Design and materials
From the point of view of design and construction materials, there is no difference with the version of a few months ago.
Outwardly, the Fiido M1 Pro is identical to the Fiido M1, and continues to retain its usual weight of 25 kg net and 29.5 kg gross which will make it rather complex to place it in the trunk of your car, and when closed it is always 960x790x450mm large, in short, less than one square meter.
But although the handlebars and pedals can also fold up, it is good to always keep in mind the fact that carrying it around closed will not be a walk. Let alone load it for example on a train or bus.
The design continues to be captivating, beautiful and typical of a fat bike, but that bad cable management that I hated so much in the first M1 continues to be present: the management of the cables, which are visible, could have been thought better and opening and closing the bike runs the risk of losing that balance that can only be understood by a fixed cable management.
In any case, by folding the bike and opening the central pillar, you can access the battery, which is removable and activated with a key located in the lower part: all the electronics will not turn on until the key is turned which will start the battery power.
Engine and gearbox
The real differences between the Fiido M1 and the Fiido M1 Pro are under the hood. The motor is always of the brushless type, but the power goes from the 250w of the “traditional” M1 to the 500w of the new M1 Pro, and the usual 7-speed Shimano gearbox continues to be present, assisted by a 52-tooth chainring. Shifting is always precise, fast and very intuitive, and is controlled with a click switch that is positioned on the right side of the handlebar.
Next to the gearbox there is also an accelerator, which will allow you to move in “full-electric” mode, but which in Italy is not allowed to use on electric bikes: the operating concept is identical to that of an electric scooter, just push the lever and reach the maximum speed of 25 km / h. Speed which, in reality, is limited to 25 Km / h due to European Union regulations, but which could actually reach 40 Km / h (and yes, it is possible to “unblock” this limitation with a very simple trick).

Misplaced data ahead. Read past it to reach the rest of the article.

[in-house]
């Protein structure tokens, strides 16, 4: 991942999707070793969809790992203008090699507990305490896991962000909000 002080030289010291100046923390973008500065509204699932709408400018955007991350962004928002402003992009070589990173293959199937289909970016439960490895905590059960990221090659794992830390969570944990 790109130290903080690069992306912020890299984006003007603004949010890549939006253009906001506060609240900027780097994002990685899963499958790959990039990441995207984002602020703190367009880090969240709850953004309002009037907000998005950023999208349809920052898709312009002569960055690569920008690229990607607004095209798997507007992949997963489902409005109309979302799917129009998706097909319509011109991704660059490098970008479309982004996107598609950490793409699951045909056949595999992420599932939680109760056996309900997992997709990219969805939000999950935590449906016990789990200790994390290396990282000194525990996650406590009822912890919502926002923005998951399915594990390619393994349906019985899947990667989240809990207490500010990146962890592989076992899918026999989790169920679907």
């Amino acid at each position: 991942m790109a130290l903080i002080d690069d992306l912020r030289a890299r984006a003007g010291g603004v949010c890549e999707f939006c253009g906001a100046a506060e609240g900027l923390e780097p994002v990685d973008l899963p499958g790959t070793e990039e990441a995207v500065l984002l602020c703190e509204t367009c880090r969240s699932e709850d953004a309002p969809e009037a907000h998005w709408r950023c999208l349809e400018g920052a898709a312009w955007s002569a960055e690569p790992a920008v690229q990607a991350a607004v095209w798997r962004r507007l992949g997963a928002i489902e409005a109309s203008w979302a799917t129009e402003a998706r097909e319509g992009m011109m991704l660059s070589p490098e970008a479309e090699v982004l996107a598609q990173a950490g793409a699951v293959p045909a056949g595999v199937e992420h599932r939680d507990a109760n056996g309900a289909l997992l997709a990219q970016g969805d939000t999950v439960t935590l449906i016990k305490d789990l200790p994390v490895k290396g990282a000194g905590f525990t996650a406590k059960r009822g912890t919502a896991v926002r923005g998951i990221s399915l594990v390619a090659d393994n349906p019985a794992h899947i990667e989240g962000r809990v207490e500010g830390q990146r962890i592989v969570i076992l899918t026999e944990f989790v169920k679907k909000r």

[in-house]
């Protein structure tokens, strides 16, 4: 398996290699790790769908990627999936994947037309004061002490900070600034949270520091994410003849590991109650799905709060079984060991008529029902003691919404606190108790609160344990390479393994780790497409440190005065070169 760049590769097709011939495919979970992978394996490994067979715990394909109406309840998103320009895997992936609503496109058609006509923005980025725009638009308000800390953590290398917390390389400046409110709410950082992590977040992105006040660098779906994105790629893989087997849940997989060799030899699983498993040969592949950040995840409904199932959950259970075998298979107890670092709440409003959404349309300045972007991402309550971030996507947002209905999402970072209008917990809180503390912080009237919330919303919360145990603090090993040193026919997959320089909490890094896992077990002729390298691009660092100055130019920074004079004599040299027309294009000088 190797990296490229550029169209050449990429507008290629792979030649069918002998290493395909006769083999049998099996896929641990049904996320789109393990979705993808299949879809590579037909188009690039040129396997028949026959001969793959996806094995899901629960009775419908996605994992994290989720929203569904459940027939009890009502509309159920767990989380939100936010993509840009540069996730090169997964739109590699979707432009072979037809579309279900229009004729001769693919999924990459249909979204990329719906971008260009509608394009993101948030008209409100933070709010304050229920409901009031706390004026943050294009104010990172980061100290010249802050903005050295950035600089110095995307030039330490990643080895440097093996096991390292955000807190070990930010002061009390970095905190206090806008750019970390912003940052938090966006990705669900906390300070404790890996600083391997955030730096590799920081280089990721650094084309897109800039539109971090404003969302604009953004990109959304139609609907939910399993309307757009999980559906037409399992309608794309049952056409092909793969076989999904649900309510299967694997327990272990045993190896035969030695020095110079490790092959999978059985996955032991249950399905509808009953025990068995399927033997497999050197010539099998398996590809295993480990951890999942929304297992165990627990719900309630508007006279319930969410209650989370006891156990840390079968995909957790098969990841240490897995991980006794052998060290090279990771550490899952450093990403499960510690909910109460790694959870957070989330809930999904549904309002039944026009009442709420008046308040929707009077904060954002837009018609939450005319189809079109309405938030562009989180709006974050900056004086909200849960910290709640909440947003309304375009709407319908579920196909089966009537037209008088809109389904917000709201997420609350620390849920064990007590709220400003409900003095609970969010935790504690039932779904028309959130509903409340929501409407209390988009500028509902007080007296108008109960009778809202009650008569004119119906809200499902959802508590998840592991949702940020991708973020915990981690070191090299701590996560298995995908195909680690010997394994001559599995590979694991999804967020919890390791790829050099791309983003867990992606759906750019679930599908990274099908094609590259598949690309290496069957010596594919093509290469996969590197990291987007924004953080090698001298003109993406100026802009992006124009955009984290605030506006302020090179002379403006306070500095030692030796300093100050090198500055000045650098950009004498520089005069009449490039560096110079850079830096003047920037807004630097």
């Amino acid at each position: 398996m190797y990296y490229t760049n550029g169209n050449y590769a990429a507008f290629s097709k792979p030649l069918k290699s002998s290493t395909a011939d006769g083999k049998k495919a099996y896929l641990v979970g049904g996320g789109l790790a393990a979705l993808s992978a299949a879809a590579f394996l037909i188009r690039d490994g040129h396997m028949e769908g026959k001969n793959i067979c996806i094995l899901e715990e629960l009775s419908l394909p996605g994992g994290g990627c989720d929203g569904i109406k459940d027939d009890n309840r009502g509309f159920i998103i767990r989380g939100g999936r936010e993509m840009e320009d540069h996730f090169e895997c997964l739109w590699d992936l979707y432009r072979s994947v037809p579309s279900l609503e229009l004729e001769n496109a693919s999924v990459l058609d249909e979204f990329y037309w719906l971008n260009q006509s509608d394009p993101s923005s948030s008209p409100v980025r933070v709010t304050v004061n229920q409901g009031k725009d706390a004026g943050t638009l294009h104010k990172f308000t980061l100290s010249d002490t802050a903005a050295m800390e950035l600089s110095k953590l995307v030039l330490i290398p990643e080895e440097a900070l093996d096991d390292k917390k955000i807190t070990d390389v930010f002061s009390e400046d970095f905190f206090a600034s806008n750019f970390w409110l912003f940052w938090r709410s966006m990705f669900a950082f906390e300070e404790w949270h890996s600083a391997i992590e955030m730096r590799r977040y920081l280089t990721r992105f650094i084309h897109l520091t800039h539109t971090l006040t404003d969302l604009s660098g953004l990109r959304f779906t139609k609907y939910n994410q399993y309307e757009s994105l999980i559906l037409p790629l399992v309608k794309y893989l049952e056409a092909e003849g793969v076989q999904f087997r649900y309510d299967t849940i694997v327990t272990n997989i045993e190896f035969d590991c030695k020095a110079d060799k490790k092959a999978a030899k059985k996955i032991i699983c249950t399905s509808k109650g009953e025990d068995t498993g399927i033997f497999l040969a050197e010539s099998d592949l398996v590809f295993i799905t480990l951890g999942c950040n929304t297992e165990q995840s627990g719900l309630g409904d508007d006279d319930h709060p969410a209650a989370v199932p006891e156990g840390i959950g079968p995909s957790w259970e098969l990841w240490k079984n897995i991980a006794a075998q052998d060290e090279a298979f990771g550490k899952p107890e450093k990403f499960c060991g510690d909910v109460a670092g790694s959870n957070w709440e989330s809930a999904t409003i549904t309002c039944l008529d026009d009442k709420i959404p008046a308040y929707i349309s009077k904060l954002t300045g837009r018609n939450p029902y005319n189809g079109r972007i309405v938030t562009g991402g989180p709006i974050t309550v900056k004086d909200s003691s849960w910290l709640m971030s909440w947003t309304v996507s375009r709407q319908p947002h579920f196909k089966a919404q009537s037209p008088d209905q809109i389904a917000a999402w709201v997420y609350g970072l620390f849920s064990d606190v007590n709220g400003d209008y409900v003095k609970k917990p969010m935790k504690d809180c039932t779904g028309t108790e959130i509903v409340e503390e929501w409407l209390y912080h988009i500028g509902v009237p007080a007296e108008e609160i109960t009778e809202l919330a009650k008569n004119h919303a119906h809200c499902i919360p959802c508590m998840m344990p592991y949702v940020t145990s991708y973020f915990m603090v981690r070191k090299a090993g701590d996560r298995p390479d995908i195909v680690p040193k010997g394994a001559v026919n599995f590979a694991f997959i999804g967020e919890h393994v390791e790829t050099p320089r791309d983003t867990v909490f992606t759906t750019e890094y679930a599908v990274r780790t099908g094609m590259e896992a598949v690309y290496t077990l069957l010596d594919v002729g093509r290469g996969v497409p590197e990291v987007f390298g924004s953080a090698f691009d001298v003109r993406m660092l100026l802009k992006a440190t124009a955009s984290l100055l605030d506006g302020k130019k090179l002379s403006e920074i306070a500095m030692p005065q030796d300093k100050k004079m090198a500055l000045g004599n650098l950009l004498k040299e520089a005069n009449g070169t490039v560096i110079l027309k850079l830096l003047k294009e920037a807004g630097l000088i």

On the left, on the other hand, there is the typical Fiido on-board computer, which integrates an LED display that is generally visible even in direct light conditions, but very basic that will allow you to check the current speed, the kilometers traveled in the current session and the assisted pedaling modes. : there are three, and lead respectively to the maximum speed of about 16, 20 and 25 Km / h.
Although the Fiido M1 Pro has an all new and more powerful motor and battery, the torque sensor continues to be missing and the pedal assistance continues to be initiated exclusively by the pedal sensor. This could make some starts quite difficult, especially uphill ones, in which to take advantage of the pedal assistance you should pedal for about 1/4 of a turn before starting to feel the electric motor push. And, in short, it is in these conditions that the accelerator actually begins to become rather comfortable.
Battery and Autonomy
The battery of the Fiido M1 Pro is another of the novelties that we find in the new version of the electric fat bike. In fact, it goes from 36v and 15.5Ah to 48v and 12.8Ah, which means not only more power, but also greater autonomy. According to the company, in fact, it should allow you to travel about 130 km with minimal pedaling assistance and about 500 charge cycles. And I have to admit one thing: I didn’t have the opportunity to cover all 130 km with minimal assistance, due to a matter of free time and “weather”, but I got to 93 km with one battery cleat still available, which suggests that the autonomy may really be close to the 130 km declared by the company.
However, I took it to exhaustion in full-electric mode, reaching about 49 km of travel with a single charge: which is an exceptional result, in my opinion, especially considering the weight of the bike, my weight (which of certainly not a featherweight) and the fact that in Avellino there are many ups and downs.
The recharge takes place in about 9 hours (for a complete recharge cycle) thanks to an external power supply, with a cable that is definitely too short for my taste, which connects to a port positioned laterally near the battery compartment and which is covered by a small rubber stopper.
Unfortunately, however, the annoying problem of the vibration of the battery pack, which continues to make noise in its compartment, seems to have not been completely corrected, even if in a less marked way than the first Fiido M1.